Yup! Let's do it. Good Policy.
From: MICE Discuss <[log in to unmask]> On Behalf Of Richard Laager
Sent: Monday, October 28, 2019 3:25 PM
To: [log in to unmask]
Subject: [MICE-DISCUSS] MICE MAC Address Limit
We have discussed this a bit in the past, and this came up at the last UG. I'm looking for feedback from the group before formally proposing this to the board for a vote.
I first brought this up to the technical committee, CCing the board. I have heard no objections. Jeremy is "in favor of it 100%".
Based on our quick conversation after the UG, I _think_ Anthony is in favor as well; we both made notes to follow up on this.
I am proposing that MICE change its MAC address limit from 5 MACs per port to 1 MAC per port. 1 MAC address is enough for normal scenarios and this would further limit the potential for problems on the fabric. This restriction is one that SIX and AMS-IX both have, with the latter being known for their excellent configuration guide for participants:
To be clear, this is still only for end ports, not ports facing remote switches, of course. The remote switches are responsible for enforcing the current MAC limit, and would be responsible for changing those settings as described here.
If someone is swapping their MICE-facing router, the resulting port flap on the MICE/remote switch will clear the limit anyway, if they are directly connected. If they are unable to flap the port (e.g. because they have someone else's layer 2 gear in the middle), they will have to either work with that carrier or their switch operator (MICE/remote) to flap the port. This is a non-zero burden, but I think it's pretty minimal in practice. Additionally, if someone plans to make an equipment swap, we would increase the limit in advance, temporarily, upon request.
For reference, SIX goes further and locks you to a particular MAC address in an ACL, so you have to contact them to change your MAC. I am not proposing that. Still, I've been through that a couple of times, and even that isn't really too big of a deal. So I don't think the change to a limit of 1 MAC at MICE will be particularly onerous.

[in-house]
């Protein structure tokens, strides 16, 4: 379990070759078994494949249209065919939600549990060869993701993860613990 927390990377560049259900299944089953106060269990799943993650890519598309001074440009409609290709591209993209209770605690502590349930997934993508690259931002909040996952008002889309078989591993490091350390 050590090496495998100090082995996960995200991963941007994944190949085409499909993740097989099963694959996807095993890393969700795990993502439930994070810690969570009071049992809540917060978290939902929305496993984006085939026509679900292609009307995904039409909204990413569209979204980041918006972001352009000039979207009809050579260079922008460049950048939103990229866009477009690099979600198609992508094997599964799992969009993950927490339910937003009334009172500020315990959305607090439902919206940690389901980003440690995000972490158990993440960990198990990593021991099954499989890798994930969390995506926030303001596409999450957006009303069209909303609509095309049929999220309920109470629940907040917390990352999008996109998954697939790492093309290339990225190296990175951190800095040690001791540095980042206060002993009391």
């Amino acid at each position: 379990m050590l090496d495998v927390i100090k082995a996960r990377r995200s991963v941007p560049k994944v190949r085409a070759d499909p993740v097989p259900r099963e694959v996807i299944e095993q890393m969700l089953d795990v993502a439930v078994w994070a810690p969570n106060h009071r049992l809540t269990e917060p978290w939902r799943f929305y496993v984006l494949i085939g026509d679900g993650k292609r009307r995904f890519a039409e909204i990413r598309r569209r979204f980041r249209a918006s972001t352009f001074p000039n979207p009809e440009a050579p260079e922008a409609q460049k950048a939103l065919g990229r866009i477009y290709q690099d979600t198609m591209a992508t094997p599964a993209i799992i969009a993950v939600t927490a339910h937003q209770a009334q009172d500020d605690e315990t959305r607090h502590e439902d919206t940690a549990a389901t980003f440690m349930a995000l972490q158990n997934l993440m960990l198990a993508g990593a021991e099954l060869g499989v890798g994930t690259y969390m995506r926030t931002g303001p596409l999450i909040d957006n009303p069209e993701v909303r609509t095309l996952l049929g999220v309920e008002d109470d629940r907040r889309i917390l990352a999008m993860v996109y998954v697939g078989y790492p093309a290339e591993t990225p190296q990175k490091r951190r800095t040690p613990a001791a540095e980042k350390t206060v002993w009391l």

There are a couple of participants who have two IP address sets (one
IPv4 and one IPv6) on the same port. For those ports, the limit obviously must be at least 2 MACs, but I propose 3 MACs as the limit. If they're using two IPs, they probably are doing so to get some redundancy out of it. For this particular use case, needing to flap the port defeats that redundancy goal, as it breaks the other router. Having a MAC limit of 3 would allow them to swap a device without needing to flap the port. We would grandfather these setups until they are looking for a port-type upgrade; at that point they would need to get to one IP address set per port (by splitting into two ports or reducing to one IP address set) or request an exception as outlined below. The exception process would allow us to better evaluate this use case at that time.
There are some members who have multiple MACs showing up now, despite using only one device. For those, I am proposing we set the MAC limit to however many MACs are currently showing up on their port. That is, they would be grandfathered at their current situation for now. At the time of this change, we would encourage them to investigate and fix the multiple MACs issue at their leisure. In the future, if they are doing a equipment swap (especially like-for-like), we would again encourage them to address it, but would otherwise leave their higher limit in place. If they do a port-type upgrade, we would not bring the grandfathering over.
If they needed, they could ask for an official exception at that time.
There may be cases where people cannot reasonably fix their routers to use only 1 MAC, other scenarios I haven't considered, or things that may come up in the future. For that reason, I think we should allow for the possibility of exceptions upon request to the board. In practice, I would expect the board would confer with the technical committee and/or the technical committee would be bringing these to the board anyway. The goal is to strike a reasonable balance between protecting the fabric without preventing networks from connecting.